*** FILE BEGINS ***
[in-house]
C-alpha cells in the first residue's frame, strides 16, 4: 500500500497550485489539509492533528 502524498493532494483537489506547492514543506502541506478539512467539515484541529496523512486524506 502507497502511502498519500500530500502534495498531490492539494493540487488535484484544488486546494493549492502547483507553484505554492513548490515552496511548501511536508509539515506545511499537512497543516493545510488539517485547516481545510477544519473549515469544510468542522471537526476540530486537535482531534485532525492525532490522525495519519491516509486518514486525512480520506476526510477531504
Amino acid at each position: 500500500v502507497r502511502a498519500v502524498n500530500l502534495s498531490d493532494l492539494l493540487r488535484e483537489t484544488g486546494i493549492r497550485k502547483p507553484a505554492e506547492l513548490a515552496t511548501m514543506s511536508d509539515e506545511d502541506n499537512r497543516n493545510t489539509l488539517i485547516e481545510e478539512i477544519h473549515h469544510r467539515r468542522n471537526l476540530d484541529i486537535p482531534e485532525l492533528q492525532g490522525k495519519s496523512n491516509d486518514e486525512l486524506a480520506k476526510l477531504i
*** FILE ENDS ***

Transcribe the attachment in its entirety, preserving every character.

[in-house]
C-alpha cells in the first residue's frame, strides 16, 4: 500500500497550485489539509492533528 502524498493532494483537489506547492514543506502541506478539512467539515484541529496523512486524506 502507497502511502498519500500530500502534495498531490492539494493540487488535484484544488486546494493549492502547483507553484505554492513548490515552496511548501511536508509539515506545511499537512497543516493545510488539517485547516481545510477544519473549515469544510468542522471537526476540530486537535482531534485532525492525532490522525495519519491516509486518514486525512480520506476526510477531504
Amino acid at each position: 500500500v502507497r502511502a498519500v502524498n500530500l502534495s498531490d493532494l492539494l493540487r488535484e483537489t484544488g486546494i493549492r497550485k502547483p507553484a505554492e506547492l513548490a515552496t511548501m514543506s511536508d509539515e506545511d502541506n499537512r497543516n493545510t489539509l488539517i485547516e481545510e478539512i477544519h473549515h469544510r467539515r468542522n471537526l476540530d484541529i486537535p482531534e485532525l492533528q492525532g490522525k495519519s496523512n491516509d486518514e486525512l486524506a480520506k476526510l477531504i